I have just received a phone call from an investigator about a recently reported sighting, and after the brief call concluded, I wondered whether or not I should have mentioned another sighting I had several decades before. Here is the brief accounting of that sighting, although the accuracy of the details has faded a bit with time, some aspects remain quite strong.
It was a late summer night in New York City, from 1979 to the early 1980s. I was in my late 20's, and hanging out with a friend on his Soho apartment rooftop on Sullivan Street and Prince Street several blocks from my Thompson and West 3rd Street home. It was probably well after midnight to 1:30 in the morning, and we were enjoying the comfortable summer night air and skygazing from reclining metal and web lawn chairs. The night sky in New York is brighter than most because of building illumination, but many stars were visible. (I know there were many visible stars in the sky because it made it that much harder for me to direct my friend's attention to what I later saw). I recall marvelling at the sheer number of stars and at some point remarking offhandedly to my friend, "Wouldn't it be neat if we could see a UFO?" Within 20 minutes of that silly remark, I shouted "Look!" and extended my right arm towards the stars tracing a formation of white light dots racing across the sky from west to east. I probably didn't notice them among the stars until they were 20 to 35 degrees above the western horizon travelling at great speed in a straight line overhead from west to east. From the second I saw them and shouted "Look!" and my friend responded but couldn't see where I was pointing among the stars. He shouted "What?" and I shouted back "UFOs!" and quickly started counting them. This was hard to do as there were anywhere from 5 to 7 of them and they were moving very fast, in the same direction, although their relative distance from one another shifted rather like birds migrating, some moving closer to one another, then farther apart, some shifting forward, crossing over, others moving back. This made it hard to determine the exact number. Before I could complete the count overhead with my skytracing arm of one, two, three, four, five...(and verbalize six and seven) they were past my range of vision behind my head and to the east. I recall ruling out planes or birds because they were white only and moved fast enough to have created a sonic boom but were silent. I don't think they were either brighter nor dimmer than any of the other stars or my friend would likely have quickly spotted what I was seeing and distinguished them from the stars. The only difference was that the were moving, and the way and speed in which they were moving.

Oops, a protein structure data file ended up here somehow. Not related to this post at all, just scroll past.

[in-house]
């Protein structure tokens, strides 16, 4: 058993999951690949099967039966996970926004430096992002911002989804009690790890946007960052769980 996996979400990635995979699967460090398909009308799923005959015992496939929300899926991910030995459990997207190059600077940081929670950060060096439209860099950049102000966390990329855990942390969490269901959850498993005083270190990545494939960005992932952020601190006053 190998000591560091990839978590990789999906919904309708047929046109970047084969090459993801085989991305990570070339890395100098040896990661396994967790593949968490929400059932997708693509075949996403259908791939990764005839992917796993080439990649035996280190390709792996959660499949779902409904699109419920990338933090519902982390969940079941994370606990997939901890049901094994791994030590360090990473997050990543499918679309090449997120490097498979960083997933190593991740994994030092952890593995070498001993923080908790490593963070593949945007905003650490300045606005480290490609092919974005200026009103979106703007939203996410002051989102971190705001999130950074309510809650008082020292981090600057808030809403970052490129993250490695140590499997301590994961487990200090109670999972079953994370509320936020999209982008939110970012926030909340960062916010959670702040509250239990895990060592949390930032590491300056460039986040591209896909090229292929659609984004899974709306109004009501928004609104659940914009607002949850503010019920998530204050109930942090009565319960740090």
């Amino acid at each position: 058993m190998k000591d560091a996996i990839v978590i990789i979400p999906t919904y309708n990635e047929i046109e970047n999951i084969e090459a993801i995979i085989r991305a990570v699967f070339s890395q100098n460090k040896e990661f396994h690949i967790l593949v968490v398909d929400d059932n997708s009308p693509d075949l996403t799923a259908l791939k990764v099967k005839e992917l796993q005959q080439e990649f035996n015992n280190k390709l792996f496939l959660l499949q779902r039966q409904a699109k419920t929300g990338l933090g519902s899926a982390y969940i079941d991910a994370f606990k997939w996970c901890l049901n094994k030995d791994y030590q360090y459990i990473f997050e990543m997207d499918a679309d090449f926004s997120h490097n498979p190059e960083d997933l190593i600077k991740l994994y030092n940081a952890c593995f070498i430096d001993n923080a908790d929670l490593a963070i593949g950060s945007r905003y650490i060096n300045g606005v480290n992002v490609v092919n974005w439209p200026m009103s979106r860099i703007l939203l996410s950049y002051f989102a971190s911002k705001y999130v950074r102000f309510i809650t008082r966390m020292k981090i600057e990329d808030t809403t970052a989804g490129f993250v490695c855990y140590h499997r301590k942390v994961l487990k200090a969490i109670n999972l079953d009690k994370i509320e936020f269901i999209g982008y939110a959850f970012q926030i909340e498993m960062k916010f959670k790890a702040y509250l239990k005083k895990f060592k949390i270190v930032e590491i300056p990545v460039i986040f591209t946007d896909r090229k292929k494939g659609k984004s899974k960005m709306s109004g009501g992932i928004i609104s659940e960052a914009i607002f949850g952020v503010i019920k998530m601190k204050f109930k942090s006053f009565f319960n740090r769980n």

I realize that the lack of more specific details makes this report worth very little, but decided to file it anyway.